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Researchers Identify Way to Simulate Fusion Energy on Earth

Researchers who are looking for ways to bring the fusion that drives the sun and stars to Earth should first tackle the instabilities of the sawtooth cycle—that is, up-and-down swings that occur in the central temperature and pressure of the plasma fueling fusion reactions, analogous to a saw’s serrated blades.

Physicist Stephen Jardin with figure from paper. Image Credit: Elle Starkman/Office of Communications.

If these up-and-down swings are sufficiently large, they can cause an abrupt collapse of the whole discharge of the plasma. Swings like these were originally seen in 1974 and since then have evaded a broadly accepted concept that elucidates the experimental observations.

Consistent with Observations

At the U.S. Department of Energy’s (DOE) Princeton Plasma Physics Laboratory (PPPL), scientists have now postulated a novel theory to describe the swings that take place in fusion facilities, or doughnut-shaped tokamaks.

According to the researchers, the theory, which was developed using high-fidelity computer simulations, seems to correspond with the observations made at the time of tokamak experiments.

Interpreting the process could be crucial for state-of-the-art fusion facilities, like ITER—the international experiment that is being built in France to prove the viability of fusion power.

Fusion typically integrates light elements in the form of plasma—that is, the hot and charged state of matter made up of atomic nuclei and free electrons—that produces large magnitudes of energy.

Researchers looking for ways to simulate fusion on Earth are planning to generate an almost inexhaustible supply of clean and safe power to produce electricity.

The latest discoveries reveal that when the pressure in the plasma core reaches a specific point, other instabilities can be activated that lead to sudden drops in temperature and pressure. Instabilities like these can result in stochastic—or jumbled—magnetic fields in the center of the plasma that leads to the sudden collapse, stated Stephen Jardin, a physicist and the study’s lead author, elucidating the process in the Physics of Plasmas journal. This has also been emphasized in “SciLight”—a featured publication of American Institute of Physics.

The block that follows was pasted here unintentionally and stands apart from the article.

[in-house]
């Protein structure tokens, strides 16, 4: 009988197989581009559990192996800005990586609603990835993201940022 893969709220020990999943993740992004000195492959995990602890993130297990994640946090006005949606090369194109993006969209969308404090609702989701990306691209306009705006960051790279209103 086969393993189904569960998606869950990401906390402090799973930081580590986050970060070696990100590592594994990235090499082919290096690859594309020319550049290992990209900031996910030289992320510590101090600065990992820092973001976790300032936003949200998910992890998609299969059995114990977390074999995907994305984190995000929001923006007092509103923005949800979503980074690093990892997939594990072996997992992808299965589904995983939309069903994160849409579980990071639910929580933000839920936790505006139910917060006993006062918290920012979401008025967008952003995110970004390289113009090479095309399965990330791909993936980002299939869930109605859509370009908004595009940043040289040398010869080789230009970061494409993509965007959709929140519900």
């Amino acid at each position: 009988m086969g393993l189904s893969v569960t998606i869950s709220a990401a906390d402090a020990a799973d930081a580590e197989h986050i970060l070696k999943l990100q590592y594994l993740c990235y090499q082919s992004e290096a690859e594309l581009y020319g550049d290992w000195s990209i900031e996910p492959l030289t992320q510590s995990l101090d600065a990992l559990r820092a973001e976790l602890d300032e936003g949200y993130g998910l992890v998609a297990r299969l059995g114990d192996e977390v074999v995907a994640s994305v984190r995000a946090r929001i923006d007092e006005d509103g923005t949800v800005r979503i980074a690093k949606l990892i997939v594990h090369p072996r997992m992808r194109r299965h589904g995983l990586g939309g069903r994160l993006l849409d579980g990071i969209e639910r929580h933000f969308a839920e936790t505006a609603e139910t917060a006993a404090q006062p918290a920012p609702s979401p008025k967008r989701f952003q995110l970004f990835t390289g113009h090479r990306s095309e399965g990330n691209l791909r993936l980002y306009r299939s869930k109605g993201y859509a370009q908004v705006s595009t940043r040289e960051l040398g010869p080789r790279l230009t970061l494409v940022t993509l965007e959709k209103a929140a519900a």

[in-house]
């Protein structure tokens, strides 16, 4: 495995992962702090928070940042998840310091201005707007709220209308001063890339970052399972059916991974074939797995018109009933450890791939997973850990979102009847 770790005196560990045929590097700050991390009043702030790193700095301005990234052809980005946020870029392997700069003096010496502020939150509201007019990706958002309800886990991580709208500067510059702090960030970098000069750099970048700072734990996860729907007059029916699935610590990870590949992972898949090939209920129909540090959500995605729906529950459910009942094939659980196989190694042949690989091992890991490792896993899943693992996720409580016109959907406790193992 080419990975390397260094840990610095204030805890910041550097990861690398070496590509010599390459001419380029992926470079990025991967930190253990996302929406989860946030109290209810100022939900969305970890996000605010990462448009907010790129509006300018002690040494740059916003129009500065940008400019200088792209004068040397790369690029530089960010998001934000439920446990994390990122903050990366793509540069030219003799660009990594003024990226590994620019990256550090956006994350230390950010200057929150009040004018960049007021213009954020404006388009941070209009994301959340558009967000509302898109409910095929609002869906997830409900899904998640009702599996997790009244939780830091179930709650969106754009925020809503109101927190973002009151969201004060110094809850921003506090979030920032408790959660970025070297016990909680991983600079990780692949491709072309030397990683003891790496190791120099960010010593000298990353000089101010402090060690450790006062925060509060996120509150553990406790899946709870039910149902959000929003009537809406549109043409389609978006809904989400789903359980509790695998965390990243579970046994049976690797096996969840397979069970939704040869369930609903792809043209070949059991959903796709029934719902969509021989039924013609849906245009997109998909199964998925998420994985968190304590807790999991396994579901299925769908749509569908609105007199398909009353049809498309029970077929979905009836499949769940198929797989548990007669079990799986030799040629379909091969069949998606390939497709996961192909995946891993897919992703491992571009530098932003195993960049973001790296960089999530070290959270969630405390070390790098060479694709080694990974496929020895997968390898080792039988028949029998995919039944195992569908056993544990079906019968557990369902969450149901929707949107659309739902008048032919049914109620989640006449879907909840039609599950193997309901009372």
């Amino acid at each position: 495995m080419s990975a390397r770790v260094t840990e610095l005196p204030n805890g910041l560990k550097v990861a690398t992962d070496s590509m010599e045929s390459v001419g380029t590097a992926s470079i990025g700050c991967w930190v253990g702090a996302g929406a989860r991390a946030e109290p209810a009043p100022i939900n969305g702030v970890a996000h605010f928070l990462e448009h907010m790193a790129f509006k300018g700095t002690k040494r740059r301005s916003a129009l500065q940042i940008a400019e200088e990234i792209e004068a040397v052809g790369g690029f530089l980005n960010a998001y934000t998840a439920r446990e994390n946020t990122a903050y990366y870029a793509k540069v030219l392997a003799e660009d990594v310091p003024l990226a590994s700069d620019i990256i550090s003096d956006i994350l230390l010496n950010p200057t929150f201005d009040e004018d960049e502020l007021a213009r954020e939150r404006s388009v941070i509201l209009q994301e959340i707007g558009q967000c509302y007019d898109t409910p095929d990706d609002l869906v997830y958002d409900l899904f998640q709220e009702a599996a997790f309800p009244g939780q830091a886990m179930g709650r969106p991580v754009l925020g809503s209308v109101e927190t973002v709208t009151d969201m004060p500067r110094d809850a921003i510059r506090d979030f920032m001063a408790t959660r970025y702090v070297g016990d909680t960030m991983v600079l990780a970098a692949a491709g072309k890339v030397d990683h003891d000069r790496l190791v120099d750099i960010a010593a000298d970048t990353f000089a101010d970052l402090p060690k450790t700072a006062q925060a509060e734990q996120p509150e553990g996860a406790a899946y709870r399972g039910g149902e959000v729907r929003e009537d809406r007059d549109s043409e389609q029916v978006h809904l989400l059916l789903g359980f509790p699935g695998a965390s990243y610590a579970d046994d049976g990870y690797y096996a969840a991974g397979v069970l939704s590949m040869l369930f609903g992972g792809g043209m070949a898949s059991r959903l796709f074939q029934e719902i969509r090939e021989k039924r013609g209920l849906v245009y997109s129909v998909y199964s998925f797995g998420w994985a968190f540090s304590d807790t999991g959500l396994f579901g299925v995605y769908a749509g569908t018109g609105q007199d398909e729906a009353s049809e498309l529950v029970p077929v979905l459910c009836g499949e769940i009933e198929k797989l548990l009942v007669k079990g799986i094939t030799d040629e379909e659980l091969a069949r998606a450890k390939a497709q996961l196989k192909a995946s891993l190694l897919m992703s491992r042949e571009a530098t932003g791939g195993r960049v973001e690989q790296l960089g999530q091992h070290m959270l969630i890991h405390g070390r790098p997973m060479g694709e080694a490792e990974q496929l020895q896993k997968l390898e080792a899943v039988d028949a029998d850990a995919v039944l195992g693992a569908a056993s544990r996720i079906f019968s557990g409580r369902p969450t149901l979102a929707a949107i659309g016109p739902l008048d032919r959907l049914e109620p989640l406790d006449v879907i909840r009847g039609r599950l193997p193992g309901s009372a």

Most tokamak discharges exhibit sawteeth, and we’re trying to provide the theory of the physics behind them.

Stephen Jardin, Study Lead Author and Physicist, Princeton Plasma Physics Laboratory

The recent findings are completely different from a long-standing theory which states that the occurrence of the swings is an instability that results in magnetic reconnection—where the magnetic field lines in plasma break apart and snap together. “That theory has been around for over 40 years,” added Jardin.

Motivating New Theory

Earlier research works performed by PPPL have motivated the latest theory and shows how the instability that was believed to cause magnetic reconnection can actually self-stabilize the plasma. This is achieved by creating a localized voltage that inhibits the current in the plasma core from peaking sufficient enough to be exposed to magnetic reconnection.

The latest explanation holds that despite the suppression of magnetic reconnection, the increased heat in the plasma core can trigger localized instabilities that collectively act to flatten the temperature and pressure at the time of the sawtooth cycle.

This process was demonstrated by simulations created by codes devised by Jardin and Nate Ferraro, a physicist at PPPL and the study’s coauthor.

The novel instabilities can develop very quickly, and these are consistent with the sudden drop of heat observed in experiments that otherwise cannot be explained by the conventional theory.

A sophisticated model like this offers a new means to interpret the sawtooth phenomena. Going forward, the researchers wish to investigate the applicability of this model to various other tasks, like elucidating the evolution of “monster sawteeth” and applying high-powered radio frequency antennas to manage the sawtooth instabilities.

We want to develop a simulation model of a whole tokamak plasma, and this new theory of the sawteeth is an important part of the effort.

Stephen Jardin, Study Lead Author and Physicist, Princeton Plasma Physics Laboratory

The study’s coauthors include Isabel Krebs, a former post-doctoral physicist at PPPL currently at the Dutch Institute for Fundamental Energy Research (DIFFER), who improved the theory that the instability assumed to cause temperature collapse can potentially help to stabilize the plasma.

The latest study was financially supported by the DOE Office of Science and the SciDAC Center for Tokamak Transient Simulations.

Scientists produced the novel simulations at the National Energy Research Scientific Computing Center (NERSC)—a DOE Office of Science User Facility at Lawrence Berkeley National Laboratory.


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